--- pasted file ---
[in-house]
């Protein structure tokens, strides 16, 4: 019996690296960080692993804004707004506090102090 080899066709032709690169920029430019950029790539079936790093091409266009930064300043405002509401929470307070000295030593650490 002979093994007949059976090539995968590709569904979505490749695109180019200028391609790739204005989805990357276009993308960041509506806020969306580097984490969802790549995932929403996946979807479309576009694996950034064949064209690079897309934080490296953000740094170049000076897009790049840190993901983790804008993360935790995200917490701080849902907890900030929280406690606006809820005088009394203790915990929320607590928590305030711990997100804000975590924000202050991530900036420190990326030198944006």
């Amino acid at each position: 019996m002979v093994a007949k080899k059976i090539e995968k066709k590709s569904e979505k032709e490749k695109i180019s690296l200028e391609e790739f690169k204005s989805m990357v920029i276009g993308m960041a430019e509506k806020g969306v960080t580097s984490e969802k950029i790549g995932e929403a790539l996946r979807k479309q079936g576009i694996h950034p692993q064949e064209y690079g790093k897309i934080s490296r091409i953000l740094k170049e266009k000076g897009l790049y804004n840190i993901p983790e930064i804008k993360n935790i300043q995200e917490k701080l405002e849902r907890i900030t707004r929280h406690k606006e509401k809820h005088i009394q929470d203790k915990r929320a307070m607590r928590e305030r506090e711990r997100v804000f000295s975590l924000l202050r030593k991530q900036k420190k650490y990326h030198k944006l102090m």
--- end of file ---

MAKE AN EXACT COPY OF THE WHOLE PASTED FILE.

[in-house]
């Protein structure tokens, strides 16, 4: 019996690296960080692993804004707004506090102090 080899066709032709690169920029430019950029790539079936790093091409266009930064300043405002509401929470307070000295030593650490 002979093994007949059976090539995968590709569904979505490749695109180019200028391609790739204005989805990357276009993308960041509506806020969306580097984490969802790549995932929403996946979807479309576009694996950034064949064209690079897309934080490296953000740094170049000076897009790049840190993901983790804008993360935790995200917490701080849902907890900030929280406690606006809820005088009394203790915990929320607590928590305030711990997100804000975590924000202050991530900036420190990326030198944006």
């Amino acid at each position: 019996m002979v093994a007949k080899k059976i090539e995968k066709k590709s569904e979505k032709e490749k695109i180019s690296l200028e391609e790739f690169k204005s989805m990357v920029i276009g993308m960041a430019e509506k806020g969306v960080t580097s984490e969802k950029i790549g995932e929403a790539l996946r979807k479309q079936g576009i694996h950034p692993q064949e064209y690079g790093k897309i934080s490296r091409i953000l740094k170049e266009k000076g897009l790049y804004n840190i993901p983790e930064i804008k993360n935790i300043q995200e917490k701080l405002e849902r907890i900030t707004r929280h406690k606006e509401k809820h005088i009394q929470d203790k915990r929320a307070m607590r928590e305030r506090e711990r997100v804000f000295s975590l924000l202050r030593k991530q900036k420190k650490y990326h030198k944006l102090m």